effects, especially upon the kidneys and the optic nerves.
The reason for this was shown by Ehrlich when he
reconstituted its chemical formula. He proved that
the arsenic was present in the pentavalent form,
and that in the body atoxyl was
split up into two arsenic components, in one of which
the arsenic was trivalent, and in the other probably
pentavalent. The former was capable of fixation with
the parasites, but the latter being incapable of fixati
at all, accumulated in the body as the result of continu
medication and caused toxic effects in persons with a
natural sensitiveness to arsenic.
Starting then with atoxyl,Ehrlich found that the
reduction products he made from it out side the body
were more active in the body, proportionally to the
amount of their reduction. Arsacetin was the next step
along the line but clinically it unfortunately possesses
the same dangerous sequelae to its use • By further
reduction arsenophenylglycin - designated as 418 - was
the next trivalent a.rsenical compound discovered, but
biologically, though acting strongly upon trypanosomiasis,
it was shown to have very little action upon the spirilla
of recurrent fever and therefore not an ideal preparation.
Experimenting further, greater success was obtained wit
arsenophenal which killed the spirilla of relapsing
fever after two injections. Later, greater success at
was obtained with dichlorphenalarsenious acid which
would do the same after one injection.
With this drug the goal had been reached, the
"therapia magna sterilisans" which Ehrlich had been
searching for; but the substance could never be used
clinically on account of the extremely toxic effects
which it produced upon animals, TTith one single injection
mice suffered for two weeks with progressive
nervous symptoms, beginning with shaking of the head
and travelling over the body until the nice became
Further investigation revealed the drug called
dioxydiamido-arsenobenzol or 592, but as this salt was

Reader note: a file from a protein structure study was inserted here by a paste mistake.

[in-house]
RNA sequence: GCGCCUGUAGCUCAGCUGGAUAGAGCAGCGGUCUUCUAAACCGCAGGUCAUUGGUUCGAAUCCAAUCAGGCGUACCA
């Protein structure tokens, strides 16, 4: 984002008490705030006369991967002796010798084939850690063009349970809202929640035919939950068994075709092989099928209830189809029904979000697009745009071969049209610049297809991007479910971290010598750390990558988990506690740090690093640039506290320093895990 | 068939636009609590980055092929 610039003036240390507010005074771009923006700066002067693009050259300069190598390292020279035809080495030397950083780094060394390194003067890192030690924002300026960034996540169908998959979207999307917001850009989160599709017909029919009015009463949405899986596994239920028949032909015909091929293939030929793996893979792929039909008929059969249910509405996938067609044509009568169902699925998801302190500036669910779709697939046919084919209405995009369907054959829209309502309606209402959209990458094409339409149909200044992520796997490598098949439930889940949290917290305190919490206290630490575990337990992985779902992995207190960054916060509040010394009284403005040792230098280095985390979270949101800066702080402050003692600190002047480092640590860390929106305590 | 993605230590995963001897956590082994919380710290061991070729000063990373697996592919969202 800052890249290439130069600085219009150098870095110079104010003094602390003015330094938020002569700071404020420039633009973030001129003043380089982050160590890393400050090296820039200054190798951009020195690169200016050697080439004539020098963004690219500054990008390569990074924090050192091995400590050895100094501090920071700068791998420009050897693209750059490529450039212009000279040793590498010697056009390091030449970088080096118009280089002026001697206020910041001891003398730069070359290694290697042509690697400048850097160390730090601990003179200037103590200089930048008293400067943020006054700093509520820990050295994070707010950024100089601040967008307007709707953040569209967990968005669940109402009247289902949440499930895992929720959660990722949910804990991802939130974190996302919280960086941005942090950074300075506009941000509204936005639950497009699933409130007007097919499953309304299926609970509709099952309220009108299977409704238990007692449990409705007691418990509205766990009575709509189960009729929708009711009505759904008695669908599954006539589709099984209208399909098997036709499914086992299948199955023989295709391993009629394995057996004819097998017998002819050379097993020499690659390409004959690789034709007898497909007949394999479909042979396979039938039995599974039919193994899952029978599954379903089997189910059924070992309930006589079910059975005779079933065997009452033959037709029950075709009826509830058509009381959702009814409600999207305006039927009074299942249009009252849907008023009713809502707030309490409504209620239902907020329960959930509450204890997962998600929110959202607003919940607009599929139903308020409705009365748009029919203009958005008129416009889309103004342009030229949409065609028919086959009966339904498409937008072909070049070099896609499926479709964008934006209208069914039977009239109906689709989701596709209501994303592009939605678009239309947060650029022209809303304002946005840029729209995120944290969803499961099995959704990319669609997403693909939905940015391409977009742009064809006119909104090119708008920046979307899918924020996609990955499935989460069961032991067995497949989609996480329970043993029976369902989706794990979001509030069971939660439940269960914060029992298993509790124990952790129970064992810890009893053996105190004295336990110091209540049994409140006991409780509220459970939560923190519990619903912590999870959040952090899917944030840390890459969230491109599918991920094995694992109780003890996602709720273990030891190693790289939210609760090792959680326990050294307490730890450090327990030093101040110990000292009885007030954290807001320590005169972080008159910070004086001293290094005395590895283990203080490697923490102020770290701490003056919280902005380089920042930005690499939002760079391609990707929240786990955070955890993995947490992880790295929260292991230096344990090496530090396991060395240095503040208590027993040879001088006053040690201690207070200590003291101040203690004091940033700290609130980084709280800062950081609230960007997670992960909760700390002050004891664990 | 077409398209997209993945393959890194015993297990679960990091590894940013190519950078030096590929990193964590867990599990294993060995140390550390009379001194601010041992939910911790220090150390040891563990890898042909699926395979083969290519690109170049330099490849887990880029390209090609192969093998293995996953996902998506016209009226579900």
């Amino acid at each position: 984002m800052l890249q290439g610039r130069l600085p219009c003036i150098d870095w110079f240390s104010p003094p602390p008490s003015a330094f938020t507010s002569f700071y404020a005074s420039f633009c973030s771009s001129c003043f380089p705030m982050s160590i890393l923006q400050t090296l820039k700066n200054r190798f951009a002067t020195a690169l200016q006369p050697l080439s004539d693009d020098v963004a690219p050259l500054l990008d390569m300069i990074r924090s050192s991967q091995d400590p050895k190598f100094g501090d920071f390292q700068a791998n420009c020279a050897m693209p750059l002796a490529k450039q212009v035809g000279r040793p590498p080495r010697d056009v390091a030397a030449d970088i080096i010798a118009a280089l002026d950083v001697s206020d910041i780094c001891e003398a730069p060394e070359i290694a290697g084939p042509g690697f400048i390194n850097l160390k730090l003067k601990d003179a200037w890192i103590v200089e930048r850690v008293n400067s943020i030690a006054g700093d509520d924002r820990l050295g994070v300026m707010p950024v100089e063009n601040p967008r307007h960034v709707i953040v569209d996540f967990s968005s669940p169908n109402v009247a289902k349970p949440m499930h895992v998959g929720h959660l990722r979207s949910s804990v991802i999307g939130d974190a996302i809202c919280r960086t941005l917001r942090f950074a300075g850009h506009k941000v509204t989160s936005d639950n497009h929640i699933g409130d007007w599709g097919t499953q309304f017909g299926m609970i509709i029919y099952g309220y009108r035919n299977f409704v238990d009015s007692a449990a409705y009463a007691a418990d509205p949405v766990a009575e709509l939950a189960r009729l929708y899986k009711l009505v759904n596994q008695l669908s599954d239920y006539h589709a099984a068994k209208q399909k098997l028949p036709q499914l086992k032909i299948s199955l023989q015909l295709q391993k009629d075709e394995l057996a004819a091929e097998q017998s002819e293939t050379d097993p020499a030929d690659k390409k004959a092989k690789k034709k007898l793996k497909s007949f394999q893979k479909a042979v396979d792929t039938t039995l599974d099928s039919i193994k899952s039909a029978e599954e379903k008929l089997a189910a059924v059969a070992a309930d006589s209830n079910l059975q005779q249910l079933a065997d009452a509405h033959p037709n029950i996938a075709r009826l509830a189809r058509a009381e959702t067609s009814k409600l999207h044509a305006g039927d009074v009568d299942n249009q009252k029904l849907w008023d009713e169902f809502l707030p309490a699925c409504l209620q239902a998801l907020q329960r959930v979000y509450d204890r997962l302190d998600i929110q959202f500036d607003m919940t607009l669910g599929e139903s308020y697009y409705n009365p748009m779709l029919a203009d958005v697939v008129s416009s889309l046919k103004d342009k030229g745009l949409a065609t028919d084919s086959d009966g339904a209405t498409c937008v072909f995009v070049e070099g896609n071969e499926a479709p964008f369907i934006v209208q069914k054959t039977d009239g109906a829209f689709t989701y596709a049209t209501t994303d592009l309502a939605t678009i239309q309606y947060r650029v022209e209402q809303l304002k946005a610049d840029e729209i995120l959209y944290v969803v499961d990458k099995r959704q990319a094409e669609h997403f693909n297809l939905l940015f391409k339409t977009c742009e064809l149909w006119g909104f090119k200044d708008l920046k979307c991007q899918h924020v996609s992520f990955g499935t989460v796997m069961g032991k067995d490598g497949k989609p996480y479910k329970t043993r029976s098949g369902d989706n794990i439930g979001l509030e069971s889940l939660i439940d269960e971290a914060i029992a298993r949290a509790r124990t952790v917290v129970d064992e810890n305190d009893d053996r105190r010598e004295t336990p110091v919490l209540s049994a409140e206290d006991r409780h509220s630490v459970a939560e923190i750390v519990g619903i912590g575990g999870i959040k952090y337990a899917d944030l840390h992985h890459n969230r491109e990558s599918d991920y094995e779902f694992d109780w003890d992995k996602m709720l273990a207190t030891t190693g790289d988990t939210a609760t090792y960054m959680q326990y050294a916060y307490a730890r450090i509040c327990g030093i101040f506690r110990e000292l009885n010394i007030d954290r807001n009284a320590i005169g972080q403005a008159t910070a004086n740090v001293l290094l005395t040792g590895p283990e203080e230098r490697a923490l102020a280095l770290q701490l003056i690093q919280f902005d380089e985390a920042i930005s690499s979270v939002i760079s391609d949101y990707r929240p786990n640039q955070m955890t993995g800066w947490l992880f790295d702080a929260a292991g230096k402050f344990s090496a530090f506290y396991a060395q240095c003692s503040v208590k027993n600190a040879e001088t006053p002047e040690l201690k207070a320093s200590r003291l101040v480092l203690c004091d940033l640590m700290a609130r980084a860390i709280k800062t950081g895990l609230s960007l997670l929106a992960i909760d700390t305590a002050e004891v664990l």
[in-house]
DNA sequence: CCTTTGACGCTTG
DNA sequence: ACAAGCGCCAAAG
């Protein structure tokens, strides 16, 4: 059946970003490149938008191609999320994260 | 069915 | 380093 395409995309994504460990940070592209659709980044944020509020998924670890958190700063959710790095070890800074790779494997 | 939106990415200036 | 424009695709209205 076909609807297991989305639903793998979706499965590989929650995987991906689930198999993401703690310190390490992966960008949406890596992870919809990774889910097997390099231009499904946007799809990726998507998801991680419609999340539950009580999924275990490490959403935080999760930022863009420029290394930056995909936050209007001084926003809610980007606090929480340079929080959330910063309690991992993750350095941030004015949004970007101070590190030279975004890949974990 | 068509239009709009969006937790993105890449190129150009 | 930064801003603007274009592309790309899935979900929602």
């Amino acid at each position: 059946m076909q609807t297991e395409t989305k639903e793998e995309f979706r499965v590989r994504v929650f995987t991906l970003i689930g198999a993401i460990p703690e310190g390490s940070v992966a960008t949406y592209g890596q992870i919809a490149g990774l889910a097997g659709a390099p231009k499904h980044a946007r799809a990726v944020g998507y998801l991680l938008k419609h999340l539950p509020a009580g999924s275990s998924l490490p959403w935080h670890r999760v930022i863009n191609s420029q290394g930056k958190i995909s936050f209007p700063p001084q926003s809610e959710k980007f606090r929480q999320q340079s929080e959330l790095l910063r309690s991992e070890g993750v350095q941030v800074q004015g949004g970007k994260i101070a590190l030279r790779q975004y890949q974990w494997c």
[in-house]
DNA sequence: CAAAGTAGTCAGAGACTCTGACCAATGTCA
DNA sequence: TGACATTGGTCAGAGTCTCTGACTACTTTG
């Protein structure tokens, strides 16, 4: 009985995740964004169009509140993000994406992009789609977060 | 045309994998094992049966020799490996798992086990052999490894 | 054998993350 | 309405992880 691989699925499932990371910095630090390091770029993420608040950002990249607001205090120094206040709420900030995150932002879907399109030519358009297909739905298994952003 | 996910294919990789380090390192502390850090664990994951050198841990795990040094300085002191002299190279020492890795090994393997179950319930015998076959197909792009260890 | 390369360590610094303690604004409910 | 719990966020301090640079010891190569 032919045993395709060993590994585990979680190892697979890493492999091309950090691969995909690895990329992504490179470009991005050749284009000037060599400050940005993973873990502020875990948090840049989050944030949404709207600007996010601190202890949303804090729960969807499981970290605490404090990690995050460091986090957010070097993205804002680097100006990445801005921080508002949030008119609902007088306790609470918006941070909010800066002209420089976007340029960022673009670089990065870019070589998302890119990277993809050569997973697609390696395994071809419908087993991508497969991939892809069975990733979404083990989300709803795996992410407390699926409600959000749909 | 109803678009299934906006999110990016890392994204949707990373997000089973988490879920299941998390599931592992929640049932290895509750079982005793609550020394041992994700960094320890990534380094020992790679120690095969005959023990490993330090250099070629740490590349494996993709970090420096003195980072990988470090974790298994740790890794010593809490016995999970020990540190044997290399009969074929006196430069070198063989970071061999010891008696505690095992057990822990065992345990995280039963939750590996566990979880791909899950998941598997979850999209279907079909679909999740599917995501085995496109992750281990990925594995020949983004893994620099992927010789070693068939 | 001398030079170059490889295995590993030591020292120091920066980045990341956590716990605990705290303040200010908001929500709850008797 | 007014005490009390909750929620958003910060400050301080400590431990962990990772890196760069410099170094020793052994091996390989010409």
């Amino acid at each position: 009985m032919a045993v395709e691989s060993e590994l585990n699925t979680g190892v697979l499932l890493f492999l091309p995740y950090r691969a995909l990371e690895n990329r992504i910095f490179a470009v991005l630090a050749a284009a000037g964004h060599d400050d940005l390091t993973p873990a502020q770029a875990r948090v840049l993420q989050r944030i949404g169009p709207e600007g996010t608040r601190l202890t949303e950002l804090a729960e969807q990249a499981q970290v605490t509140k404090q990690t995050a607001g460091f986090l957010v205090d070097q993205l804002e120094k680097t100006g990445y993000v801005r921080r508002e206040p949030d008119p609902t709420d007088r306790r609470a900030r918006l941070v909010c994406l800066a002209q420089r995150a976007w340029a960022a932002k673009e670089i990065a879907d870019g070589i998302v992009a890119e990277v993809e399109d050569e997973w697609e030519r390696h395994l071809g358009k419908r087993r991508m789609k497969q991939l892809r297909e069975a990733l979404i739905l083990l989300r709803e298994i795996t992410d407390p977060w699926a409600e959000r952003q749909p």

insoluble its dihydrochloride was searched for. The
action of both however is identical.
The dihydrochloride of the dioxydianido-arsenobenzol
therefore is the substance "606" or"salvarsan" now upon
the market as Ehrlich’s preparation for the treatment
of spirillary diseases.
"306" then is the 306th derivative of atoxyl,
which is an ami do derivative of phenyl arsenious acid and
though it can be prepared from atoxyl by a complicated
process, it bears no direct relationship to it.
The dioxydiamido-arsenobenzol is a yellow powder,
readily oxidized, insoluble in water, but dissolves
easily on the addition of sodium hydrate. The
dihydrochloride is also a yellow powder, dtasily oxidize
into poisonous compounds end accordingly preserved in
sealed tubes in vacuo or containing inert gases.- It
is soluble in water and readily soluble in warm normal
saline; this solution is strongly acid in reaction.
If the acidity of this solution is neutralised by the
addition gradually of sodium hydrate the free base,
dioxydiamido-arsencbenzol,is liberated and thrown down
is a precipitate.
Then if further sodium hydrate is added to the precipitate,
the hydrogen atoms of the phenol hydroxyls become
replaced by soda to form the soluble sodium salt (the
phenalate of the base) and the compound goes into
solution as the disodium salt of dioxydiamido-arsenobenzol.
Ehrlich emphasises in the constitution of salvarsan
two important facts. Firstly, that it is trivalenjt
- seen by the formula, and secondly, the para-pcsition
of the hydroxyl groups. This position is correlated
with marked spirillicidal properties. ‘Pith this
second compound of arsenic then, we have radicals introduced
which (a) reduce the toxicity of the compound,
(b) increase spirillicidal properties ,(c) render the
compound more stable ’Jerking on the chemical properties
of salvarsan Pucliner and Hilpert estimated the
amount of arsenic in that compound. Taking an ordinary
market specimen they found, after careful weighing,
the tube to be .6510 grm., the extra ’. 'eight of .0510 grm
being due to inert gases or vapour.
Then calculating the arsenic content on the assumption
that the tube contained 0.6grm. of real salvarsan,
35.16% of arsenic was indicated by titration with tenth
- normal iodine.||en